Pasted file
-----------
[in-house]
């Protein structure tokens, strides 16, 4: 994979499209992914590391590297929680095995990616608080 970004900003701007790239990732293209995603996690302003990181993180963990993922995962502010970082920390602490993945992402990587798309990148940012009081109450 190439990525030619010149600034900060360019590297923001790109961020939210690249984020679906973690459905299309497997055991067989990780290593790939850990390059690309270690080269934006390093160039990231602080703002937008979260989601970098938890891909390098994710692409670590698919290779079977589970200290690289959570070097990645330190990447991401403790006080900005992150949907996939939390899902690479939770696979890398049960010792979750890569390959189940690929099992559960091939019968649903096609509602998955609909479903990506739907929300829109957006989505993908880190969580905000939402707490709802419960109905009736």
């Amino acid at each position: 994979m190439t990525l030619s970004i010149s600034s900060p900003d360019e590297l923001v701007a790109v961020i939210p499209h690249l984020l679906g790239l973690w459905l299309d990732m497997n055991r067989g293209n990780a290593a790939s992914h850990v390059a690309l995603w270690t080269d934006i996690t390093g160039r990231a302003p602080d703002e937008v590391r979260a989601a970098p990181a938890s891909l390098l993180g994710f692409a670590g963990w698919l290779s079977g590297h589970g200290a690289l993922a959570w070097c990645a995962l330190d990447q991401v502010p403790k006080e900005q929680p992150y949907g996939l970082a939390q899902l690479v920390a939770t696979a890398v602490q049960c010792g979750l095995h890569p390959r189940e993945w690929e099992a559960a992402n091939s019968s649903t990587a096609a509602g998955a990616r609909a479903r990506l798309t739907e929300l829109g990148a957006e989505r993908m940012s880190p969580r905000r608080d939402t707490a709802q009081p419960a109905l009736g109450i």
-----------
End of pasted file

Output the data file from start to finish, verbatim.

[in-house]
């Protein structure tokens, strides 16, 4: 994979499209992914590391590297929680095995990616608080 970004900003701007790239990732293209995603996690302003990181993180963990993922995962502010970082920390602490993945992402990587798309990148940012009081109450 190439990525030619010149600034900060360019590297923001790109961020939210690249984020679906973690459905299309497997055991067989990780290593790939850990390059690309270690080269934006390093160039990231602080703002937008979260989601970098938890891909390098994710692409670590698919290779079977589970200290690289959570070097990645330190990447991401403790006080900005992150949907996939939390899902690479939770696979890398049960010792979750890569390959189940690929099992559960091939019968649903096609509602998955609909479903990506739907929300829109957006989505993908880190969580905000939402707490709802419960109905009736």
């Amino acid at each position: 994979m190439t990525l030619s970004i010149s600034s900060p900003d360019e590297l923001v701007a790109v961020i939210p499209h690249l984020l679906g790239l973690w459905l299309d990732m497997n055991r067989g293209n990780a290593a790939s992914h850990v390059a690309l995603w270690t080269d934006i996690t390093g160039r990231a302003p602080d703002e937008v590391r979260a989601a970098p990181a938890s891909l390098l993180g994710f692409a670590g963990w698919l290779s079977g590297h589970g200290a690289l993922a959570w070097c990645a995962l330190d990447q991401v502010p403790k006080e900005q929680p992150y949907g996939l970082a939390q899902l690479v920390a939770t696979a890398v602490q049960c010792g979750l095995h890569p390959r189940e993945w690929e099992a559960a992402n091939s019968s649903t990587a096609a509602g998955a990616r609909a479903r990506l798309t739907e929300l829109g990148a957006e989505r993908m940012s880190p969580r905000r608080d939402t707490a709802q009081p419960a109905l009736g109450i």